It’s a shrewd and instrumental lesson for all writers. No matter your success, or influence, or satisfaction with a job well done, there is always the next project and that will be served best by continuing to incorporate the basic disciplines of writing to carry it off properly.
Being uncaged or unencumbered isn’t really freedom in writing, it’s absurdity.
Sondheim, in the many video interviews you can find and enjoy on YouTube, goes on to explain that, for him, writing is not the mystery that many would ascribe to his profession. For all his acclaim for writing the most intricate lyrics and rhyme schemes, often written internally and then some, Sondheim relies on a rhyming dictionary to help him find the precise words. Even though he’s now known as a composer/lyricist, decades and decades from the years when he collaborated with the likes of Jules Styne, Leonard Bernstein, and Richard Rodgers, he still doesn’t write the books of his musicals and is a gung-ho partner to whomever he’s working with on a show. (That goes for the director too.) And Sondheim’s lectures about his craft touch on basics that you could find in most any creative writing class, including many of those aimed at screenwriters.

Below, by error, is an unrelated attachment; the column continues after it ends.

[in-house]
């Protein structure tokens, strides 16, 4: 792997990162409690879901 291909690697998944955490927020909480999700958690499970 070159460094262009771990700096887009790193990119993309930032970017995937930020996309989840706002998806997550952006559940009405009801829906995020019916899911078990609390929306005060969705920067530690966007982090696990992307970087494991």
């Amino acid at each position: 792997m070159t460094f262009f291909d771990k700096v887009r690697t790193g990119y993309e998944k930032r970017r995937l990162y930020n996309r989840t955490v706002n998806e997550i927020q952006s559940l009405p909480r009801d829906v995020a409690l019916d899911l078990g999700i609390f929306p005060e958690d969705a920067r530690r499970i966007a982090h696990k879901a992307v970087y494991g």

For starters, Sondheim explains that when he’s writing a song, the necessities of the scene in a show and the tone needed for that moment precedes any musical or lyrical idea. He must know the context that he’s writing in.
Sondheim also questions early on if a song is even necessary at that point in the show, asking his collaborators if dialogue would suffice and cover what’s needed by the story.
As big as Sondheim is, he’s not too big to ask, “Is this song really necessary?”
In fact, one of his best rules to live by is to try and never write a “wrong song.” He admits that any composer for musical theater can write a bad song, but writing a “wrong song,” one without purpose or meaning, is a far greater sin.
In fact, Sondheim doesn’t make a habit of telling his collaborators that a song goes here or there. Instead, he talks with them early in the developmental stages to figure out together where are the right places for a “right song.”